How to create a culture of accountability

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Article by 
Tefi Alonso
  —  Published 
December 29, 2022
June 7, 2023

Accountability is a choice.

You can hold people accountable, but they will find excuses and won't take responsibility if they don't want to be held to a standard. So, as a leader, you want to create an environment where people will naturally be open, share their actions, commit to their goals and make the right decisions.

Forcing upon reluctant people tactics and practices to instill transparency will result in a hostile and resistant culture.

And resistant cultures never execute strategic plans that oppose them.

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What is a culture of accountability?

A culture of accountability is a culture where people are intrinsically motivated to own the results of their actions and the outcomes of their goals. It's a culture where people don't need external forces to be responsible and strive to complete their goals.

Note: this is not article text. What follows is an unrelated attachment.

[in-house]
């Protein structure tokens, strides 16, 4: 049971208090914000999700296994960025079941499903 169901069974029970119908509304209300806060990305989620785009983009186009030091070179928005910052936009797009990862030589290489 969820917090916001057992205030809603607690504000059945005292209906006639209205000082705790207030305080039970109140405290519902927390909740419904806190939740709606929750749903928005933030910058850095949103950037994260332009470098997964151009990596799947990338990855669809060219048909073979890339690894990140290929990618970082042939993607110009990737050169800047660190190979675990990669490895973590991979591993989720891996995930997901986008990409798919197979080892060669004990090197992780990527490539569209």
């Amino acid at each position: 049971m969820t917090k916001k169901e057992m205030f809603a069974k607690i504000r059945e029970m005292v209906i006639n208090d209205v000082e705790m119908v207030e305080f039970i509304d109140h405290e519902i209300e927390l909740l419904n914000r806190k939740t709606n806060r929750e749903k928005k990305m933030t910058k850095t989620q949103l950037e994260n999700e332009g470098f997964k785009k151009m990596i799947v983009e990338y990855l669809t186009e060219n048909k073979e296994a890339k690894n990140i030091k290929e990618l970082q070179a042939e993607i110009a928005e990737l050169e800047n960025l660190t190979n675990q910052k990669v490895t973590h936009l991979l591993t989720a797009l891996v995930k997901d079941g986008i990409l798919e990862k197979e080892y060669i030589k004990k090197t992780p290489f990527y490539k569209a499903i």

In a culture of accountability, people take responsibility for their actions (or lack thereof) but are judged based on their decisions. For example, an employee might break an organization's rule to avoid escalating a dispute in the process. In that situation, it's fair for the leaders to judge whether the decision was correct rather than punish the action disregarding the context.

Why it's important to build a culture of accountability

Because it reinforces trust.

Accountable people are trustworthy because they are predictable. When assigned a goal or a task, everyone knows that they will either complete it or raise their concerns early on.

People ditch the victim mentality and assume responsibility for the goals and metrics they are tasked with achieving. Nobody wants to show up to a team meeting and be the one who hasn't accomplished their goal or lagged way behind. When people feel accountable to their boss and their fellow team members, they are more likely to rise to the team's standards. They own their mistakes and obstacles instead of making up excuses. As a result, their performance improves.